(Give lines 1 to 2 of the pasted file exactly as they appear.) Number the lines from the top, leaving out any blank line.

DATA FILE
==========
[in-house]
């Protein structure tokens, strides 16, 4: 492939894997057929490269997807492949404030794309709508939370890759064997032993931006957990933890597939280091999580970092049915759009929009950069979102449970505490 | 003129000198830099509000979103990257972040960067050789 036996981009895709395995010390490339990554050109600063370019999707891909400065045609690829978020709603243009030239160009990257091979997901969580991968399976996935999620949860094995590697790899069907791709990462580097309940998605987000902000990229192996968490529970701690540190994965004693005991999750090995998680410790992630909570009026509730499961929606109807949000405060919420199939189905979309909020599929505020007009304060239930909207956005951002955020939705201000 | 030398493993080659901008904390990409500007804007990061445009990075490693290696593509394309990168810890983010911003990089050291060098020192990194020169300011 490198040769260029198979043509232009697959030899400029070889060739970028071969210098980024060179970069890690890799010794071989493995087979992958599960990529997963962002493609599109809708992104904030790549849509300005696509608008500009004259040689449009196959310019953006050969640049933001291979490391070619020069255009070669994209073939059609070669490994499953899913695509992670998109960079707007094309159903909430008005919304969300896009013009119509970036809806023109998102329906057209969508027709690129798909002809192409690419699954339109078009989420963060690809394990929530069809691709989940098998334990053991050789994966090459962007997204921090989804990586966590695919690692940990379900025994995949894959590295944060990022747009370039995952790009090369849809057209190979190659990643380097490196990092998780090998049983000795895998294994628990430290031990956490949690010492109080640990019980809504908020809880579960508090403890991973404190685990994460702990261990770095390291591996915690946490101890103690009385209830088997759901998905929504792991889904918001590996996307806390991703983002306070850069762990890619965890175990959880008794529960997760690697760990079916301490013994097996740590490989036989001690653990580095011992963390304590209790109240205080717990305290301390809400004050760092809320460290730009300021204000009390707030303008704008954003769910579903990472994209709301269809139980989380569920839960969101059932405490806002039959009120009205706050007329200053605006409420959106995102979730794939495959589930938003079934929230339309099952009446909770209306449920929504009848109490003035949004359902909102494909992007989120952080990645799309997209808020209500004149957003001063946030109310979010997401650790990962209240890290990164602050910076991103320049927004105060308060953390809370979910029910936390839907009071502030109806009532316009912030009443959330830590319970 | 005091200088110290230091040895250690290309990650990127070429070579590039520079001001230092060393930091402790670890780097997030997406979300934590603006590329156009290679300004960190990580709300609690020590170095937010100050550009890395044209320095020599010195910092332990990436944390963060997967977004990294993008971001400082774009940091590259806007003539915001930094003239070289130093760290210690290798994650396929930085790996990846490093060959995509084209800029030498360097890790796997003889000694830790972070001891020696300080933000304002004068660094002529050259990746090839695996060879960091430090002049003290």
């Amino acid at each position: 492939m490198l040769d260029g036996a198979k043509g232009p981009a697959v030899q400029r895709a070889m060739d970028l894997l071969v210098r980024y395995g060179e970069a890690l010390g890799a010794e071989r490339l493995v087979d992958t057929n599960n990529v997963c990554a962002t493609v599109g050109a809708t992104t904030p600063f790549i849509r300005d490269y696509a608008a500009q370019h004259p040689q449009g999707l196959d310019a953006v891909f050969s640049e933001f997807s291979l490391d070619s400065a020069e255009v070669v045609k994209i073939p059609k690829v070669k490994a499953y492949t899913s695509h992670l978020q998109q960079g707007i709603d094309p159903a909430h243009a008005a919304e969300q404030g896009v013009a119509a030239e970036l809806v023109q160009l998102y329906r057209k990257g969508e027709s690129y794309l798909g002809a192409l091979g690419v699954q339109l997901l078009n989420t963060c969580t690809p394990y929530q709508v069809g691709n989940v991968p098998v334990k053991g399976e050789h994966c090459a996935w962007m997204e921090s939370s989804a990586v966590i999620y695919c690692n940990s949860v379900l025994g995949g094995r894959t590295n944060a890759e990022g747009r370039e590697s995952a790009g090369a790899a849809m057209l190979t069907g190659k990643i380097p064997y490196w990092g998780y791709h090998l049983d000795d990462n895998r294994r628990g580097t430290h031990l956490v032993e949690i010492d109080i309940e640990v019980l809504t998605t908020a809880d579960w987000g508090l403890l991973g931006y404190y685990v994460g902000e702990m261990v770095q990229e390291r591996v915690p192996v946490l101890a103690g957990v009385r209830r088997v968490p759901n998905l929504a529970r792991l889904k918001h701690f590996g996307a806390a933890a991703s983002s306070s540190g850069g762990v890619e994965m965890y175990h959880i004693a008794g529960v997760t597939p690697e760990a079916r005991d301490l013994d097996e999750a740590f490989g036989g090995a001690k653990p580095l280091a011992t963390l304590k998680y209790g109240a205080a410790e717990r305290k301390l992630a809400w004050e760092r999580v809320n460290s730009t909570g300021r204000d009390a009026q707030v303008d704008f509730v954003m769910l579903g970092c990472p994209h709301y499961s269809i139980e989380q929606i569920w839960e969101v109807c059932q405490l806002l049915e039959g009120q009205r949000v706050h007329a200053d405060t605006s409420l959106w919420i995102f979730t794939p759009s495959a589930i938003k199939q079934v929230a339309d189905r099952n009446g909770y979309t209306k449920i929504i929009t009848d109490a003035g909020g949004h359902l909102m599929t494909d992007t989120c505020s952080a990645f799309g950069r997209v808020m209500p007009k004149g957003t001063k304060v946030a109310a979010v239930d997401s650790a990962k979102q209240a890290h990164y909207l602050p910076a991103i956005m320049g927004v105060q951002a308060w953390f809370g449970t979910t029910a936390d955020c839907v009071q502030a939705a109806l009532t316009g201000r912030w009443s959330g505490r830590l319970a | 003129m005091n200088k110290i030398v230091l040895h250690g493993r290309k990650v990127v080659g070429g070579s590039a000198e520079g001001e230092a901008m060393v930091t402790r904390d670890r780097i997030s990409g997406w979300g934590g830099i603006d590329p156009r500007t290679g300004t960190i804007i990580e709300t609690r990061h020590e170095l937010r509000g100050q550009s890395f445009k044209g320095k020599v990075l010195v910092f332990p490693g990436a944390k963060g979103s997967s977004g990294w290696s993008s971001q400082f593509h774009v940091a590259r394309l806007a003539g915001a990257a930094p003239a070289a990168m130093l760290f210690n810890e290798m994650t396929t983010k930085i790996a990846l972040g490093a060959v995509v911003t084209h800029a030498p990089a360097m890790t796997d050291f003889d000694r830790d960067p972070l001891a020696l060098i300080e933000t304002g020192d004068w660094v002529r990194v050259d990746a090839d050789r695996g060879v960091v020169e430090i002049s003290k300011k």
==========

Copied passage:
[in-house]
């Protein structure tokens, strides 16, 4: 492939894997057929490269997807492949404030794309709508939370890759064997032993931006957990933890597939280091999580970092049915759009929009950069979102449970505490 | 003129000198830099509000979103990257972040960067050789 036996981009895709395995010390490339990554050109600063370019999707891909400065045609690829978020709603243009030239160009990257091979997901969580991968399976996935999620949860094995590697790899069907791709990462580097309940998605987000902000990229192996968490529970701690540190994965004693005991999750090995998680410790992630909570009026509730499961929606109807949000405060919420199939189905979309909020599929505020007009304060239930909207956005951002955020939705201000 | 030398493993080659901008904390990409500007804007990061445009990075490693290696593509394309990168810890983010911003990089050291060098020192990194020169300011 490198040769260029198979043509232009697959030899400029070889060739970028071969210098980024060179970069890690890799010794071989493995087979992958599960990529997963962002493609599109809708992104904030790549849509300005696509608008500009004259040689449009196959310019953006050969640049933001291979490391070619020069255009070669994209073939059609070669490994499953899913695509992670998109960079707007094309159903909430008005919304969300896009013009119509970036809806023109998102329906057209969508027709690129798909002809192409690419699954339109078009989420963060690809394990929530069809691709989940098998334990053991050789994966090459962007997204921090989804990586966590695919690692940990379900025994995949894959590295944060990022747009370039995952790009090369849809057209190979190659990643380097490196990092998780090998049983000795895998294994628990430290031990956490949690010492109080640990019980809504908020809880579960508090403890991973404190685990994460702990261990770095390291591996915690946490101890103690009385209830088997759901998905929504792991889904918001590996996307806390991703983002306070850069762990890619965890175990959880008794529960997760690697760990079916301490013994097996740590490989036989001690653990580095011992963390304590209790109240205080717990305290301390809400004050760092809320460290730009300021204000009390707030303008704008954003769910579903990472994209709301269809139980989380569920839960969101059932405490806002039959009120009205706050007329200053605006409420959106995102979730794939495959589930938003079934929230339309099952009446909770209306449920929504009848109490003035949004359902909102494909992007989120952080990645799309997209808020209500004149957003001063946030109310979010997401650790990962209240890290990164602050910076991103320049927004105060308060953390809370979910029910936390839907009071502030109806009532316009912030009443959330830590319970 | 005091200088110290230091040895250690290309990650990127070429070579590039520079001001230092060393930091402790670890780097997030997406979300934590603006590329156009290679300004960190990580709300609690020590170095937010100050550009890395044209320095020599010195910092332990990436944390963060997967977004990294993008971001400082774009940091590259806007003539915001930094003239070289130093760290210690290798994650396929930085790996990846490093060959995509084209800029030498360097890790796997003889000694830790972070001891020696300080933000304002004068660094002529050259990746090839695996060879960091430090002049003290």